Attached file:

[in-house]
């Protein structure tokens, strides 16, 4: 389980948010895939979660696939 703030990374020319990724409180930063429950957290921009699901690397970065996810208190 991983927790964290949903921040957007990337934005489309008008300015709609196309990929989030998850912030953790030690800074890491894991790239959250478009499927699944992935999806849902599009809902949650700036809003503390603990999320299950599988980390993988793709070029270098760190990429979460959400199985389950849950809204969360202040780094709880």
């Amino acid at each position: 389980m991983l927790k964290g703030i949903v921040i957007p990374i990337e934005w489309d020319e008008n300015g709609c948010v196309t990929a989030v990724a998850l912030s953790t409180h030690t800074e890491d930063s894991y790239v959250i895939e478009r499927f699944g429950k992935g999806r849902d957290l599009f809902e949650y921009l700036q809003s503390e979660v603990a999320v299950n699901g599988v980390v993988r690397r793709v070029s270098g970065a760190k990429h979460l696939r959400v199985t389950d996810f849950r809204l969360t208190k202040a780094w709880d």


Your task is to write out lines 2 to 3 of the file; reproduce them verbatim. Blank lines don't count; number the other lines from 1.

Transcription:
């Protein structure tokens, strides 16, 4: 389980948010895939979660696939 703030990374020319990724409180930063429950957290921009699901690397970065996810208190 991983927790964290949903921040957007990337934005489309008008300015709609196309990929989030998850912030953790030690800074890491894991790239959250478009499927699944992935999806849902599009809902949650700036809003503390603990999320299950599988980390993988793709070029270098760190990429979460959400199985389950849950809204969360202040780094709880």
């Amino acid at each position: 389980m991983l927790k964290g703030i949903v921040i957007p990374i990337e934005w489309d020319e008008n300015g709609c948010v196309t990929a989030v990724a998850l912030s953790t409180h030690t800074e890491d930063s894991y790239v959250i895939e478009r499927f699944g429950k992935g999806r849902d957290l599009f809902e949650y921009l700036q809003s503390e979660v603990a999320v299950n699901g599988v980390v993988r690397r793709v070029s270098g970065a760190k990429h979460l696939r959400v199985t389950d996810f849950r809204l969360t208190k202040a780094w709880d």